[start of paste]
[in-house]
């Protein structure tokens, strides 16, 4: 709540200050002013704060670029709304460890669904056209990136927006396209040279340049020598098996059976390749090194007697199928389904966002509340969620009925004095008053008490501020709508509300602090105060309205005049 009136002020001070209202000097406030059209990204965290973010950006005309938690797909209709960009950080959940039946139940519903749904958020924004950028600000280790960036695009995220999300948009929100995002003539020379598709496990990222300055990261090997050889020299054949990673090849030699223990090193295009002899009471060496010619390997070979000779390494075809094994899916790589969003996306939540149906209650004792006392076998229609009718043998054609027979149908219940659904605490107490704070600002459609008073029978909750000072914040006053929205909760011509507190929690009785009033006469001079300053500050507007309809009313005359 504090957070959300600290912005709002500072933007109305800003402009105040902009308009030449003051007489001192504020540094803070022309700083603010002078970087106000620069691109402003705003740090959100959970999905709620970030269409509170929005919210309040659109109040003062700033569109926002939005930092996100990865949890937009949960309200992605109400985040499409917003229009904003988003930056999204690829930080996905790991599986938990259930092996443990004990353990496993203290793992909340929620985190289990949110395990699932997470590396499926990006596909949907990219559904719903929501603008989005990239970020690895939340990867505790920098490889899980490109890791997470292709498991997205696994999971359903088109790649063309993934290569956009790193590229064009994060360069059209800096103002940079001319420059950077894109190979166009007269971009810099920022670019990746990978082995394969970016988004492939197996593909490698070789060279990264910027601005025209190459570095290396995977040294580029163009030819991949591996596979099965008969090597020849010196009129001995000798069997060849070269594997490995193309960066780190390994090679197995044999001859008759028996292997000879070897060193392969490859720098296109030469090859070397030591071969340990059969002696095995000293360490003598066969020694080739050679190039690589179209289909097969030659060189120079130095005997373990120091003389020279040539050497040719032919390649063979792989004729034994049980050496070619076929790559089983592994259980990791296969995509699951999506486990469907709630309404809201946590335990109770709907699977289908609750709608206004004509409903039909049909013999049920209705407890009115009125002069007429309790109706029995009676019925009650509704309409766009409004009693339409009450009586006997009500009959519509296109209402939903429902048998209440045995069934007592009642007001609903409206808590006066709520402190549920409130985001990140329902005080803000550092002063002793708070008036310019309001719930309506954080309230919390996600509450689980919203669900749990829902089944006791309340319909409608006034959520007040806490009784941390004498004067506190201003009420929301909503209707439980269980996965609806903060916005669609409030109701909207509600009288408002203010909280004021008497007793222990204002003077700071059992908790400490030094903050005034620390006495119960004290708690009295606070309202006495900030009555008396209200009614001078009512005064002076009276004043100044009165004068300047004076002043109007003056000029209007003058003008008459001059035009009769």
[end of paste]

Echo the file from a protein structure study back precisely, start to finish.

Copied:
[in-house]
């Protein structure tokens, strides 16, 4: 709540200050002013704060670029709304460890669904056209990136927006396209040279340049020598098996059976390749090194007697199928389904966002509340969620009925004095008053008490501020709508509300602090105060309205005049 009136002020001070209202000097406030059209990204965290973010950006005309938690797909209709960009950080959940039946139940519903749904958020924004950028600000280790960036695009995220999300948009929100995002003539020379598709496990990222300055990261090997050889020299054949990673090849030699223990090193295009002899009471060496010619390997070979000779390494075809094994899916790589969003996306939540149906209650004792006392076998229609009718043998054609027979149908219940659904605490107490704070600002459609008073029978909750000072914040006053929205909760011509507190929690009785009033006469001079300053500050507007309809009313005359 504090957070959300600290912005709002500072933007109305800003402009105040902009308009030449003051007489001192504020540094803070022309700083603010002078970087106000620069691109402003705003740090959100959970999905709620970030269409509170929005919210309040659109109040003062700033569109926002939005930092996100990865949890937009949960309200992605109400985040499409917003229009904003988003930056999204690829930080996905790991599986938990259930092996443990004990353990496993203290793992909340929620985190289990949110395990699932997470590396499926990006596909949907990219559904719903929501603008989005990239970020690895939340990867505790920098490889899980490109890791997470292709498991997205696994999971359903088109790649063309993934290569956009790193590229064009994060360069059209800096103002940079001319420059950077894109190979166009007269971009810099920022670019990746990978082995394969970016988004492939197996593909490698070789060279990264910027601005025209190459570095290396995977040294580029163009030819991949591996596979099965008969090597020849010196009129001995000798069997060849070269594997490995193309960066780190390994090679197995044999001859008759028996292997000879070897060193392969490859720098296109030469090859070397030591071969340990059969002696095995000293360490003598066969020694080739050679190039690589179209289909097969030659060189120079130095005997373990120091003389020279040539050497040719032919390649063979792989004729034994049980050496070619076929790559089983592994259980990791296969995509699951999506486990469907709630309404809201946590335990109770709907699977289908609750709608206004004509409903039909049909013999049920209705407890009115009125002069007429309790109706029995009676019925009650509704309409766009409004009693339409009450009586006997009500009959519509296109209402939903429902048998209440045995069934007592009642007001609903409206808590006066709520402190549920409130985001990140329902005080803000550092002063002793708070008036310019309001719930309506954080309230919390996600509450689980919203669900749990829902089944006791309340319909409608006034959520007040806490009784941390004498004067506190201003009420929301909503209707439980269980996965609806903060916005669609409030109701909207509600009288408002203010909280004021008497007793222990204002003077700071059992908790400490030094903050005034620390006495119960004290708690009295606070309202006495900030009555008396209200009614001078009512005064002076009276004043100044009165004068300047004076002043109007003056000029209007003058003008008459001059035009009769």